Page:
Health advocates say La. lags in enacting no-smoking laws - FOX 8, WVUE,, weather, app, news, saints

Health advocates say La. lags in enacting no-smoking laws

NEW ORLEANS - It has been 50 years since the Surgeon General announced that cigarettes can cause lung cancer. Since then, warning labels have been put on packs, and states have adopted certain smoke-free laws.

Health advocates say Louisiana is still far behind when it comes to clearing the air.

"Now, with the no smoking in Ireland, this is going to turn into a real Irish bar when there's no smoking!" said Pauline Patterson, owner of Finn McCool's Irish Pub.

As entire nations such as Ireland and China move to ban smoking in indoor public areas, most cities in Louisiana still allow smoking in bars and casinos.

"We feel as if not just New Orleans but the state, which only restricts smoking in restaurants and work places, is behind the rest of the United States," said Tom Carton, the associate director of research and evaluation at Louisiana Public Health Institute.

In 2011, the state Senate rejected a bill that would have banned smoking in bars. Since then, certain businesses have been taking steps on their own to accommodate non-smokers.

"We know that it's eventually going to go into law. Louisiana will eventually catch up with the rest of the nation and we have to prepare ourselves that that is going to happen," said Patterson.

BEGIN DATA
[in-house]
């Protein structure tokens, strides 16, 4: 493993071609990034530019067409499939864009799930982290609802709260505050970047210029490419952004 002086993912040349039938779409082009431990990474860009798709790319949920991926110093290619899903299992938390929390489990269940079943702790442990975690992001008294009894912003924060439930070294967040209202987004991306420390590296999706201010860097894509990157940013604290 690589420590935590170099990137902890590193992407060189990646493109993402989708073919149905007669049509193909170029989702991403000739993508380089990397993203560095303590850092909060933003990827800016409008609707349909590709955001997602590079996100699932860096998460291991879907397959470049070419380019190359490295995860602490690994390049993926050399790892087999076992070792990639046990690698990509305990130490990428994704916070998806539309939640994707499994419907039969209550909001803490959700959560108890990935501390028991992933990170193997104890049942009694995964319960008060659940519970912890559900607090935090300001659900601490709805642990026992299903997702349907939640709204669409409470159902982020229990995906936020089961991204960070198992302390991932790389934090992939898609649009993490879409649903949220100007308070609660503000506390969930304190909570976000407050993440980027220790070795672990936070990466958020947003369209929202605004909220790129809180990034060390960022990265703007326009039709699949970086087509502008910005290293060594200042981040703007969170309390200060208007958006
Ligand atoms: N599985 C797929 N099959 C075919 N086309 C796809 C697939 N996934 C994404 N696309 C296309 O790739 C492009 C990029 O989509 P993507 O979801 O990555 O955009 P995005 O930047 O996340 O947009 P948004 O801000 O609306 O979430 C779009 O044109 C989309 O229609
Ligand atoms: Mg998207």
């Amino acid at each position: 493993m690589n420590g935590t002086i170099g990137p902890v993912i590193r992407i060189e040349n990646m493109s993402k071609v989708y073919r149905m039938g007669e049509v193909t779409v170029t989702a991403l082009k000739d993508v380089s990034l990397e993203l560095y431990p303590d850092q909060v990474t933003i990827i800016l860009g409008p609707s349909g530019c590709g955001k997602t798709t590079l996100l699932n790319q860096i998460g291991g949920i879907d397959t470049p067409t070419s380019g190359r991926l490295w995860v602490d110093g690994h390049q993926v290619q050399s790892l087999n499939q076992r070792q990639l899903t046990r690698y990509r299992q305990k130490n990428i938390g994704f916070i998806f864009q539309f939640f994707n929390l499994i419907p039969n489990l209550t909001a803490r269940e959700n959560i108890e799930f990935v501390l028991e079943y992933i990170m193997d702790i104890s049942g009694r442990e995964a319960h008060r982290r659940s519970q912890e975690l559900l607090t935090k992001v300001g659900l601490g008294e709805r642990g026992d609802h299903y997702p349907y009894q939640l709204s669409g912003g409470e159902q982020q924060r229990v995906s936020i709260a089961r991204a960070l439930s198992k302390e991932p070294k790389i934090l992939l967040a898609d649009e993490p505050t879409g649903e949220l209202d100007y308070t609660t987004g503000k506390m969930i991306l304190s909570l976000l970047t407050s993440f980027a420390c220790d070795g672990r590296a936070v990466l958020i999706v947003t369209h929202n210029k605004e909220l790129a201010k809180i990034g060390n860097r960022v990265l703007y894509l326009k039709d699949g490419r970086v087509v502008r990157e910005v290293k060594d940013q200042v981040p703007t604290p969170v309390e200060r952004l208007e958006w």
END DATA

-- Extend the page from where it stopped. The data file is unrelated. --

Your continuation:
Finn McCools is smoke-free one day a week: Trivia Mondays. It's often their busiest day of the week.

"We actually answered the call, people said 'yes, we would like you to go smoke free.' It has, however, reduced our sales, but we think it's worth it," said Patterson.

"Since we've been open for the last 11, 12 years, we've seen the rate of customers smoking probably go from almost 100 percent down to less than 50 percent," said Stephen Patterson.

"Non-smoking is what is becoming normalized. Fifty years ago, smoking was normalized," said Carton.

Carton said across the country more comprehensive laws have helped lower smoking rates.

It's a phenomenon Pauline and Stephen Patterson say they've already seen in their own bar with the new smoke-free day.

"We still sell cigarettes, but our cigarette sales are down so I think people are generally catching on," said Pauline Patterson.

According to the CDC, smoking causes 440,000 deaths per year, and 49,000 of the deaths are from secondhand smoke exposure.

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